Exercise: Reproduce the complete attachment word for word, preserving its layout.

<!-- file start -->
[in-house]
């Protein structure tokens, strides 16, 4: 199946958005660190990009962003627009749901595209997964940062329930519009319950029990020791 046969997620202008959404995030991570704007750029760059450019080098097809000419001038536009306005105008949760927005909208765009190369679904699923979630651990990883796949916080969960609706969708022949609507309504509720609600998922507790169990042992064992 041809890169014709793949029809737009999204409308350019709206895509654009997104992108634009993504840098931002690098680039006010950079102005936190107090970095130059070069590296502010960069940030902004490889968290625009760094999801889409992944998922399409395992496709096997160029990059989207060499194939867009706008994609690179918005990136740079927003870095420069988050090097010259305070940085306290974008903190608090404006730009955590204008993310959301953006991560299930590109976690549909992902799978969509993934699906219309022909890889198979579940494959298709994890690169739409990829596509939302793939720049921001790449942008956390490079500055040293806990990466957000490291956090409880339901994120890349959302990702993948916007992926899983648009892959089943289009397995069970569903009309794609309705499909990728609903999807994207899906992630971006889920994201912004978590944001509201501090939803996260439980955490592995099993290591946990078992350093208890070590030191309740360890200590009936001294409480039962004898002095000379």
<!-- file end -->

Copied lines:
[in-house]
């Protein structure tokens, strides 16, 4: 199946958005660190990009962003627009749901595209997964940062329930519009319950029990020791 046969997620202008959404995030991570704007750029760059450019080098097809000419001038536009306005105008949760927005909208765009190369679904699923979630651990990883796949916080969960609706969708022949609507309504509720609600998922507790169990042992064992 041809890169014709793949029809737009999204409308350019709206895509654009997104992108634009993504840098931002690098680039006010950079102005936190107090970095130059070069590296502010960069940030902004490889968290625009760094999801889409992944998922399409395992496709096997160029990059989207060499194939867009706008994609690179918005990136740079927003870095420069988050090097010259305070940085306290974008903190608090404006730009955590204008993310959301953006991560299930590109976690549909992902799978969509993934699906219309022909890889198979579940494959298709994890690169739409990829596509939302793939720049921001790449942008956390490079500055040293806990990466957000490291956090409880339901994120890349959302990702993948916007992926899983648009892959089943289009397995069970569903009309794609309705499909990728609903999807994207899906992630971006889920994201912004978590944001509201501090939803996260439980955490592995099993290591946990078992350093208890070590030191309740360890200590009936001294409480039962004898002095000379």